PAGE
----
Shelly Kramer: Hello, Welcome to the Futurum Tech Webcast. I’m your host, Shelly Kramer. And I’m joined here today by my colleague, Fred McClimans. And we’re taking this conversation right to LinkedIn and to Twitter, and we hope you’ll hang out with us. And today we’re going to talk about the hack, what we think is a Russian hack targeting lots of government agencies. The list keeps getting longer and more alarming. And we’re going to talk a little bit about the three A’s that are involved in this hack. And I think you’re going to find it’s a really interesting conversation. Before we dive any deeper, I do want to say that this show is intended for informational and educational purposes only, and we bring our opinions and lots of them. We are tech analysts. We have many opinions. Please don’t take those opinions and use them as investment advice. This is not intended as such. So with that business out of the way, welcome Fred. It’s great to hang out with you today.

Fred McClimans: Hey, likewise, Shelly. Great to be here. We’ve got a big topic and I’m always enjoyed the big topic conversations with you.

Shelly Kramer: Big topic. So the Pentagon, intelligence agencies, nuclear labs and fortune 500 companies use software that was found to be compromised by Russian hackers. And the sweep of stolen data is still being assessed. In the last few days we keep having companies or organizations throughout the government added to the list of people who are compromised. We wanted to take a minute and just step back and look at the timeline here. And Fred, I know that is something you’ve spent a little bit of time talking or thinking about rather and researching. So lay it out for us, would you.

Fred McClimans: Timelines are always subject to interpretation at different times. But based on what we now know, again, subject to change. Back in March of 2020, the alleged Russian hackers, they’re suggesting now that it was APT 29 or the Cozy Bear, the advanced persistent threat team that has also been involved in a number of other state sponsored attacks in the United States. They managed to get access to the SolarWinds system? Now SolarWinds in particular, this was their Orion platform. SolarWinds is a provider of ITSMs or IT service management tools. Essentially they provide the dashboard, the single pane of glass that allows an organization to monitor everything within their IT organizations, their networks, their communications, their computers, their servers, the works. So gaining access to this type of a tool, that’s a big thing.

Shelly Kramer: It’s a big thing.

Fred McClimans: Huge thing. So now between March and June of 2020, it’s believed that about 18,000 of SolarWinds customers out of I think 500,000 total or so.

Shelly Kramer: 300,000 is the number that I saw.

Fred McClimans: Okay, 300,000, so what they did, those organizations as part of their normal routine operations, they would download updates to their software. Well, that’s where this group targeted their attack. So inside SolarWinds and the Orion platform, they managed to install code into the software updates system so that when these organizations went out and did what they’re supposed to do, update their software on a regular basis, they were bringing the hack attack into their organization. So once they get into the organization, they sit there and they wait and they discover and move around. Now let’s fast forward to last week where FireEye, one of the leading cybersecurity firms in the country and in the world realizes they have been breached. So they start to dig into this and figure out what’s going on? Where did this come from? And it was in that process there that they came across and discovered the vulnerability in the SolarWinds Orion platform update.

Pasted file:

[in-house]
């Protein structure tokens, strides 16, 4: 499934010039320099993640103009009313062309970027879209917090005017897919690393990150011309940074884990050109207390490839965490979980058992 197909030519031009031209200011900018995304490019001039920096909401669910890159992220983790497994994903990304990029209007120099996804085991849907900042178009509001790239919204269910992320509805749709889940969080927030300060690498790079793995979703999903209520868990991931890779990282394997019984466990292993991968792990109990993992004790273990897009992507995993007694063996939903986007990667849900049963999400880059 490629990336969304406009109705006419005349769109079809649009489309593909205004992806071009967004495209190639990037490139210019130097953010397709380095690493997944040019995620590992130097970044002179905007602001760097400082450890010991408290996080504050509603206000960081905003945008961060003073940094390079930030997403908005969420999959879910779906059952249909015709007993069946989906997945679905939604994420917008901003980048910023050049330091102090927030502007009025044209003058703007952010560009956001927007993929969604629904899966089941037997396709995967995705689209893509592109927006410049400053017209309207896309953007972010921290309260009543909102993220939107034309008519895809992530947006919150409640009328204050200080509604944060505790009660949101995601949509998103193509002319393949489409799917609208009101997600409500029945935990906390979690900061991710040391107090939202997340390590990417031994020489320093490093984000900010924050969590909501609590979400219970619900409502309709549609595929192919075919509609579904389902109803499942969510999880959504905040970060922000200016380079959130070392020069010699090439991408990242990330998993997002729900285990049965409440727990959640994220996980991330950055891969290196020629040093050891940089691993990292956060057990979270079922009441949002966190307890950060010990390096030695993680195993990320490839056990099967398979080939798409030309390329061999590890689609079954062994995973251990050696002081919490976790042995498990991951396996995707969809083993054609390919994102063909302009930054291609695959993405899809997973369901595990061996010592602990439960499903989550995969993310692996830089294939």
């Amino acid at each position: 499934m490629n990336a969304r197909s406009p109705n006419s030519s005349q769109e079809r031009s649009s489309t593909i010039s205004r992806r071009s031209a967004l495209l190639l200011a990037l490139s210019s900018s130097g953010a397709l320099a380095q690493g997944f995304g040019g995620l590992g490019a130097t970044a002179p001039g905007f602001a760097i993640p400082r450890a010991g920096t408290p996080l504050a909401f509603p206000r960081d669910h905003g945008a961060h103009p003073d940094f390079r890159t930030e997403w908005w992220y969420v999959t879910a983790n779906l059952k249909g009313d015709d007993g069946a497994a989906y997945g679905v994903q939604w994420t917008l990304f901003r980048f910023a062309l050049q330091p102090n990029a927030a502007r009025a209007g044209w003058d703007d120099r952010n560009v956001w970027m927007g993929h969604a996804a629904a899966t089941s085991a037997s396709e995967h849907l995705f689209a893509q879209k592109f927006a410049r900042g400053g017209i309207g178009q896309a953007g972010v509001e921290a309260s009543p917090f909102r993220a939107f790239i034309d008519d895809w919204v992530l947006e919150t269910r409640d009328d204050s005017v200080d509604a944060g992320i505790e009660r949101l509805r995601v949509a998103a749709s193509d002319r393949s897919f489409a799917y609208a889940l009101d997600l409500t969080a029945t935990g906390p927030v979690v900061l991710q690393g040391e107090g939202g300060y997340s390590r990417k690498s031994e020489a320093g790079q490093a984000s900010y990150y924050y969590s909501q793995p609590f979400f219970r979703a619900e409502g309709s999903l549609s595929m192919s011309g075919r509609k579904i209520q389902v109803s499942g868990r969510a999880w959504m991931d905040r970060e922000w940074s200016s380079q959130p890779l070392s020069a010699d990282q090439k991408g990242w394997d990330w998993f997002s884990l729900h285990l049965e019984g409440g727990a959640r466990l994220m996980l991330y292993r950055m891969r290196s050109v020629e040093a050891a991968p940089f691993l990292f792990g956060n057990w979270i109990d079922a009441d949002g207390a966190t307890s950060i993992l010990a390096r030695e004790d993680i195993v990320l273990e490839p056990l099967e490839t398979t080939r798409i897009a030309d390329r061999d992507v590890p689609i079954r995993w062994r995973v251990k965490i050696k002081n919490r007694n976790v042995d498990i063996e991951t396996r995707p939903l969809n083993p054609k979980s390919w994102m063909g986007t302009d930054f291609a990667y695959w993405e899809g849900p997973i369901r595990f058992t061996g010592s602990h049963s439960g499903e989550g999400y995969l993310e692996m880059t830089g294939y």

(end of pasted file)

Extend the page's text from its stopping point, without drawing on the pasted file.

Shelly Kramer: Well, and let me just interject here real quickly, who uses SolarWinds software? Hold on. All five branches of the US military. The Pentagon, the State Department, NASA, the National Security Agency, the Department of Justice, the White House, 10 leading US telecoms companies, the top five US accounting firms and many others. I mean, so this is potentially a very big exposure in terms of targets.

Fred McClimans: It is from a target perspective, but I think it’s important to recognize that with this type of an operation, this is a stealth operation. A lot of hacks, I mean, you can break them into, into different categories. If somebody is interested in just obtaining data quickly, they break into a system and they just download everything they possibly can, or they lock things up if they’re going to do a ransomware attack. In this type of state sponsored activity, it’s more about gathering intelligence and it’s finding a way to stay within the system without being detected. So very often we’ll see threats come into a system. They’re quiet for a while as they were here with SolarWinds, and then they move laterally through the system. They figure out, they discover, the explore, they find opportunities within there, which in and of itself is actually kind of a good thing for those that are being attacked because that means that the organization isn’t necessarily at that point downloading lots and lots of data. So while a lot of people may have been impacted by this, it’s not clear yet how much data was actually accessed or what they were really going for. It doesn’t minimize the threat.